Caroline Vaughan

Trail of Tears Squash and Cherokee Bean Bread

Farming is not new to the Long family. Harold Long’s Cherokee ancestors have been cultivating the western North Carolina landscape for thousands of years. At their mountain farm of today, the Longs grow out native heirloom varieties, then save the seeds, and assemble garden kits for the Eastern Band of Cherokee Indians to distribute to tribal members. Harold and Nancy Long’s lifelong commitment to caring for the land and for their community recently led the North Carolina Extension Service to name them North Carolina Small Farmers of the Year.

When we met Harold and Nancy Long, we recognized a family living out the deep story of native agriculture and the story of tribal determination to honor the past while preparing for the future. These are all themes explored in At the Common Table, our documentary on Southern food and people.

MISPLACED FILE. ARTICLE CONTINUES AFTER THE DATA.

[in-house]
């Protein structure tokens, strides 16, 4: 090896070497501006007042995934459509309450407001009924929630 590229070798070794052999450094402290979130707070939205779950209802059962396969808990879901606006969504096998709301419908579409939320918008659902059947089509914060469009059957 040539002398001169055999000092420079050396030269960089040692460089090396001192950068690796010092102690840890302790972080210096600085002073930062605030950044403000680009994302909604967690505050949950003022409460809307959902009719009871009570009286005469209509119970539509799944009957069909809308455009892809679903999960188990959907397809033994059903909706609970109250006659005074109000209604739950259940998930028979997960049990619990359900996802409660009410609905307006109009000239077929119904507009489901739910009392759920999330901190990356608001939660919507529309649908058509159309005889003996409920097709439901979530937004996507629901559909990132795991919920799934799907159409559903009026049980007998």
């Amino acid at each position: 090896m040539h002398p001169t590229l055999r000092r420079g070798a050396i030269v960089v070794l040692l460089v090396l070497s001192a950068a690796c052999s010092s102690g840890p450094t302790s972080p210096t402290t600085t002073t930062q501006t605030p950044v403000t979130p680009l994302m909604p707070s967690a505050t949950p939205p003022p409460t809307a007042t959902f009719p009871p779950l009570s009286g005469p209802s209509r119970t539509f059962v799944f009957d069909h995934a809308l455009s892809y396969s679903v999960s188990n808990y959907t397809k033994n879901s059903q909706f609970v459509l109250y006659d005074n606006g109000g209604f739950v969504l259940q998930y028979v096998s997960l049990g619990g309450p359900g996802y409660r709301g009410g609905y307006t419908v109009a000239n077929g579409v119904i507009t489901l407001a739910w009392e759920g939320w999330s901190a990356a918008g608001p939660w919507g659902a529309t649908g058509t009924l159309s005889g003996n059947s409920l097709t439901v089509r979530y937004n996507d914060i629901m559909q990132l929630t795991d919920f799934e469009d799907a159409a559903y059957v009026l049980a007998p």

The Longs see their work in promoting traditional Cherokee seed varieties as both preserving tradition and providing a healthy future. Native heirlooms often grow with an awe inspiring vigor, covering fields and clambering up nearby trees as you can see in the image below of Harold in the field of squash vines. This Trail of Tears Squash was carried by tribal members out to Oklahoma during the Removal and has recently been reintroduced to its native habitat in western North Carolina.

Over the course of a recent summer, we filmed Harold sowing heirloom corn, harvesting ears from the giant stalks, and grinding the kernels into meal. We capped off our corn visits with Harold mixing the fresh ground cornmeal into Cherokee bean bread, a dish eaten by the Cherokee for hundreds of years and still enjoyed today.

Recipes for bean bread abound on the internet. Some include modern additions such as flour and baking powder. Many use corn husks to wrap the dough, much like tamales. Harold Long drops his straight into the boiling water. The bean bread on this site, Traditional Cherokee Recipes, comes closest to what Harold made for us. It was delicious—especially with bacon.

The Long Family farm continues to be a living link to the deep history of people and place in the American South, and as Chumper Walker, director of the N.C. Cooperative Extension Center for the Eastern Band of Cherokee Indians says, “The Longs set an inspiring example for other farmers and for young people.”